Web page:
in the early years. Smith notes that it was important to sleep with your feet facing the front of your car, as if the car somehow unhooked — which happened once year — you wouldn’t hit your head or get seriously hurt. “We had to have a little ladder to get in and out if you wanted to really get out, but we had to put a plank in the door to keep the door from coming shut, because otherwise you’d be locked in there,” he says. “To start with a lot of guys just had a kerosene lantern, which was awful dangerous when you had straw and cattle in there. So then we started taking a battery with a 12 volt or a 6 volt bulb, so then we had just a bit of light in there.” “Any bulls had to be tied, so there was always a lot of room,” says Hamilton. “On average, the heifers would be turned loose on one end, so there would be about probably 15 to 20 head, depending on how many calves. If there was a car load of steers, they would usually have a car to themselves, so they were never overcrowded.” Even with the coaches, many hands stayed in the cars, which were made warmer by the cattle. “We always took enough feed up in the train where we were decked, and took enough hay and straw and grain,” Smith explains. “We had a big 45-gallon water barrel, and they always said don’t take on water in Winnipeg because the cattle won’t drink that water down there. They’d stop two or three times on the way to Toronto, and usually we took on water in Regina and different places along the way.” Brian Good of Black Browe Cattle Co. at Red Deer, AB, was thrilled when he found out

Top Stock Magazine / Winter 2015

Left Competition between Eastern and Western breeders was fierce. Here, Prospect Lucy 153, bred and owned by Prospect Farms of London Ontario (Col. D. B. Weldon) is prepared for the ring. She was named Junior Champion and Grand Champion Angus female at the 1969 Royal Winter Fair. ©© Courtesy of the Canadian Angus Association (reprinted from the Canadian Aberdeen Angus News)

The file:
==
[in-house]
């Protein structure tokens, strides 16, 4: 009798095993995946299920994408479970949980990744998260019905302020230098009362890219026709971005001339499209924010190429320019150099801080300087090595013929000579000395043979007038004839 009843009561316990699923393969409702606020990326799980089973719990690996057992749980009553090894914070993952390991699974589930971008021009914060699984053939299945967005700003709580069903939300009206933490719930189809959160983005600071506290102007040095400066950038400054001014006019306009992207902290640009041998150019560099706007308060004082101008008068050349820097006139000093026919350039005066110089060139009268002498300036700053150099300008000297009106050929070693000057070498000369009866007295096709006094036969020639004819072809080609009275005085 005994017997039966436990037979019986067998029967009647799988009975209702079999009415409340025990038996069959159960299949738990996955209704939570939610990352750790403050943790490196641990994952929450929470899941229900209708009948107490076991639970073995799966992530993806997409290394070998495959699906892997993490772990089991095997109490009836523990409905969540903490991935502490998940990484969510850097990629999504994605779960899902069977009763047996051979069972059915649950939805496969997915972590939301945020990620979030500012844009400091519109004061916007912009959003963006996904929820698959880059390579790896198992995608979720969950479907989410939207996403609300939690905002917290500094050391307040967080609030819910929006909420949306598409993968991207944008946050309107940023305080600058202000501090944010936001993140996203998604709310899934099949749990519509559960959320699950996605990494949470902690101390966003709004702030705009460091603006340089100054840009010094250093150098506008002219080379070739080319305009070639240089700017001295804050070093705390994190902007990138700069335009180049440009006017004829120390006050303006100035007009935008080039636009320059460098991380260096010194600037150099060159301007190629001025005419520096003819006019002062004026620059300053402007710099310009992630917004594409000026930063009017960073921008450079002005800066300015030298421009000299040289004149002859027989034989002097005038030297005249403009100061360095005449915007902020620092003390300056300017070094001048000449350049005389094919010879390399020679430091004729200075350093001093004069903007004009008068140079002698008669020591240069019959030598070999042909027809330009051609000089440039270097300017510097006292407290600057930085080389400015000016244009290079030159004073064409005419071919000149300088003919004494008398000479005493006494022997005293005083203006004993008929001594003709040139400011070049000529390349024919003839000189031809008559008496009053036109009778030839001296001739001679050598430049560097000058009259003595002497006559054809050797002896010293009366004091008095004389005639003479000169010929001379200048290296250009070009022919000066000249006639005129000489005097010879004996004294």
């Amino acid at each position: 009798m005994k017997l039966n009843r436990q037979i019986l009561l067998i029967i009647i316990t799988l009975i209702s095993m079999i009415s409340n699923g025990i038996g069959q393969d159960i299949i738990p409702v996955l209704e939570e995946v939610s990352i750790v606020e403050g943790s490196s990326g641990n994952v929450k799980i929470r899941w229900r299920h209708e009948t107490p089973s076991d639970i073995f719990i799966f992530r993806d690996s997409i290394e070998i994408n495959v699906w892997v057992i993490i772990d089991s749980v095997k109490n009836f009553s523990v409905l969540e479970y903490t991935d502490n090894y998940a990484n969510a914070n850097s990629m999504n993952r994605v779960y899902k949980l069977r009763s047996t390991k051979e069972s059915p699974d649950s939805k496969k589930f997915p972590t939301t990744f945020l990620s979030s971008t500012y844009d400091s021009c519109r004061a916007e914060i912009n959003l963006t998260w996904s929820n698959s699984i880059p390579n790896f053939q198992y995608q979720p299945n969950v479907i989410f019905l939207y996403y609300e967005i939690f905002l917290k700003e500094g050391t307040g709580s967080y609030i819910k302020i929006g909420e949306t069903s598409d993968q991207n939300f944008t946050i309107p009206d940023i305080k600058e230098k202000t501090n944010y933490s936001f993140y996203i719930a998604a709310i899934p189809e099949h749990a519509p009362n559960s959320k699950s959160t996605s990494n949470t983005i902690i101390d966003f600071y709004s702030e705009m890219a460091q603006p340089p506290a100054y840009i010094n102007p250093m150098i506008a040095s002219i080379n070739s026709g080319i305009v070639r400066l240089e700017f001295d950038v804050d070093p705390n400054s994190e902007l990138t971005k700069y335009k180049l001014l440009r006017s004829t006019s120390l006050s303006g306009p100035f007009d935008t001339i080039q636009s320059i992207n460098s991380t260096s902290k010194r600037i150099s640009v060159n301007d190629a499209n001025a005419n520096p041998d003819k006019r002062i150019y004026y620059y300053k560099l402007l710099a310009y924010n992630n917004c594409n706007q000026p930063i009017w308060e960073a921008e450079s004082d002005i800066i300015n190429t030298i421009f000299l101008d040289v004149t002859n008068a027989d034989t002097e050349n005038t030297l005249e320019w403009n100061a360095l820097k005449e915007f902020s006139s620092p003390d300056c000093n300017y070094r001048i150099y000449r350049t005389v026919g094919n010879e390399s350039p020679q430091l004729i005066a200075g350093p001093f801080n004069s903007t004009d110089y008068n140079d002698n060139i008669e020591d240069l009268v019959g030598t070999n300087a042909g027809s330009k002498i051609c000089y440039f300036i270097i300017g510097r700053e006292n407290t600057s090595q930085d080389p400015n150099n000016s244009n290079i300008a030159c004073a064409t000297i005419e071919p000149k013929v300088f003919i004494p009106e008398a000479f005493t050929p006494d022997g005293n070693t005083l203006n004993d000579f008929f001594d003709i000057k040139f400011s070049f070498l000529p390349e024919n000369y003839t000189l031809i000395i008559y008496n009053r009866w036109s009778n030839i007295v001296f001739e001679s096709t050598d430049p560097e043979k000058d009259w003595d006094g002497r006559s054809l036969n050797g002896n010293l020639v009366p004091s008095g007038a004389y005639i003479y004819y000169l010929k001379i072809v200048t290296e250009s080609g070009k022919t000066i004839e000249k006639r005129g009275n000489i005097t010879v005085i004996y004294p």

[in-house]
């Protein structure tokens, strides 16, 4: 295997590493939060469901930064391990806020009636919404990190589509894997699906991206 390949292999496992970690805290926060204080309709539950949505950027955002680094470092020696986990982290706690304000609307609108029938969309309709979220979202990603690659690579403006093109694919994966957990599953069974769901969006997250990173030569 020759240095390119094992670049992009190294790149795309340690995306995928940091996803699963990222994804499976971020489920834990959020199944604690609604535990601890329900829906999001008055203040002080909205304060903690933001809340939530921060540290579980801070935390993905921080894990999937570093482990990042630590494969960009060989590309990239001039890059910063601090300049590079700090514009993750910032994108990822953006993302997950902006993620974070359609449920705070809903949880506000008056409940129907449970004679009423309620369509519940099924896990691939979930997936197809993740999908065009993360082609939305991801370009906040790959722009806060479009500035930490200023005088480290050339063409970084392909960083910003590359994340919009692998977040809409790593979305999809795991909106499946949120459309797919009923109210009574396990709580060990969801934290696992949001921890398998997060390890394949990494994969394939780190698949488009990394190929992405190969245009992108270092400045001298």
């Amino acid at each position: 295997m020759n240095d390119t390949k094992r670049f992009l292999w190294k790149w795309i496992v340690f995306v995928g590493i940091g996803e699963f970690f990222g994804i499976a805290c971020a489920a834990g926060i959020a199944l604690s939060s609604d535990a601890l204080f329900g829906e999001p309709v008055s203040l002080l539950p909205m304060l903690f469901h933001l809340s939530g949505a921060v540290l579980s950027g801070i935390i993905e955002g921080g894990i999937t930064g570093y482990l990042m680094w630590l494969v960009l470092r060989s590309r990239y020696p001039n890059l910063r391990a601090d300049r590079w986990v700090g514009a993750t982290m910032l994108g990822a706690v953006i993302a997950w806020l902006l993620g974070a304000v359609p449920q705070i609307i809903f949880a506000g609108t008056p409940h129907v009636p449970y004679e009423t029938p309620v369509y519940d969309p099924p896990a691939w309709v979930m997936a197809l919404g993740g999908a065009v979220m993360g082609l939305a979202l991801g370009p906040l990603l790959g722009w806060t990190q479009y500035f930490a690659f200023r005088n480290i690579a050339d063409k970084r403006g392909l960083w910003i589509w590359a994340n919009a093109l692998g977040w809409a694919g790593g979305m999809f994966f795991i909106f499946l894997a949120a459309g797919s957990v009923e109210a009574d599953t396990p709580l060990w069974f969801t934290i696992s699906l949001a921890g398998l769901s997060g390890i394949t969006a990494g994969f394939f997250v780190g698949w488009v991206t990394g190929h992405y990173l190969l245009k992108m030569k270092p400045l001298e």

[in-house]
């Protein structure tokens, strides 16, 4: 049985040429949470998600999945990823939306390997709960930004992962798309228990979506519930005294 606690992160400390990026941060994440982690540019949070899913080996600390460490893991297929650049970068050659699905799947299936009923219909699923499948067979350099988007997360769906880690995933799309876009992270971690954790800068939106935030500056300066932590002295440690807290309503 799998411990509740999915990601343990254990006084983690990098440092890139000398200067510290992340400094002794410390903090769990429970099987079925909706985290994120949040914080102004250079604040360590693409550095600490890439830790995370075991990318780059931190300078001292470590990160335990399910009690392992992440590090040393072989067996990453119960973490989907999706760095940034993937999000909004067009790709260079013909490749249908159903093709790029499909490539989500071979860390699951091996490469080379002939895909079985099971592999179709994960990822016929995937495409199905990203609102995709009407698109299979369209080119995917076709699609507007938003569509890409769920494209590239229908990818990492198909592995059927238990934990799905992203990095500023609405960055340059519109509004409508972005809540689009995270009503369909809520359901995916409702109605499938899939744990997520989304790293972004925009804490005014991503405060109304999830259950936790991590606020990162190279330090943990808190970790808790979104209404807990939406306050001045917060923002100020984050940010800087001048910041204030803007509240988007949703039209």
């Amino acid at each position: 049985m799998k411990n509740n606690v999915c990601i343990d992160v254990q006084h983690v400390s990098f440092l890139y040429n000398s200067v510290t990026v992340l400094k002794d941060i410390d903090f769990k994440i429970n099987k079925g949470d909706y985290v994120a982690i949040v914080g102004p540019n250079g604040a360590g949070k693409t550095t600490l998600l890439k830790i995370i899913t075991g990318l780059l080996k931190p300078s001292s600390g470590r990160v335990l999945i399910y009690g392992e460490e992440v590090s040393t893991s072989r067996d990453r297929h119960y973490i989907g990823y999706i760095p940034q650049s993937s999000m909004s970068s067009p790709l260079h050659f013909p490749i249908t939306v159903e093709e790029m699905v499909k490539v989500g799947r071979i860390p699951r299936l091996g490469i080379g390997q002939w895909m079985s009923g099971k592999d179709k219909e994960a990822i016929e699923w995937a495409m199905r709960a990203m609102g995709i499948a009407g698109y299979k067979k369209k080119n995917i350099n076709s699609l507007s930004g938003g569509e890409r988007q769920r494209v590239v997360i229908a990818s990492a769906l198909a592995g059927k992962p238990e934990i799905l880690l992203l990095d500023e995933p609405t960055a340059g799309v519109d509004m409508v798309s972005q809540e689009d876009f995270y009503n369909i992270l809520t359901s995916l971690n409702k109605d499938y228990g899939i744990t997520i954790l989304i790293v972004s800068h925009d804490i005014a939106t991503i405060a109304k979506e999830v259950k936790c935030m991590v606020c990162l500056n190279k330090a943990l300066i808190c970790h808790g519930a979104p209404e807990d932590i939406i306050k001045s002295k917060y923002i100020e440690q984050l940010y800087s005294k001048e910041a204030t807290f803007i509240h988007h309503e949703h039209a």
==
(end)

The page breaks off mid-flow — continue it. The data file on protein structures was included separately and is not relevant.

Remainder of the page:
Below With so much time spent together on the train and taking care of the cattle, friendships were a highlight of the experience. ©© Courtesy Thomas Whelan (Both photos)

Top Stock Magazine / Winter 2015
















(from assembly point to Toronto and back)

(from assembly point to Toronto and back, and while at show)

(for decking cars in preparation for cattle)

(for water storage on car)


GRANTS TO MATCH PRIZE MONEY (dollar for dollar, on all money won in regular classes)

PLUS Alberta Agriculture paid a modest per diem to cover hotel and meals for board members; Payment of travel and living expenses for

breed selectors (Neither were paid for their time); Provision of staff time to advertise for and collect nominations, co-ordinate selection and assemble the exhibit; provision of a person to oversee and travel with the exhibit. (Source: Alberta Agriculture, Royal Exhibits)


Top Stock Magazine / Winter 2015




"You'd cover that steer with bran and rub it all over, because they'd be just ringing wet, and so you'd rub bran all over them and then you had to brush it out. So that was a lot of work, keeping those steers dry."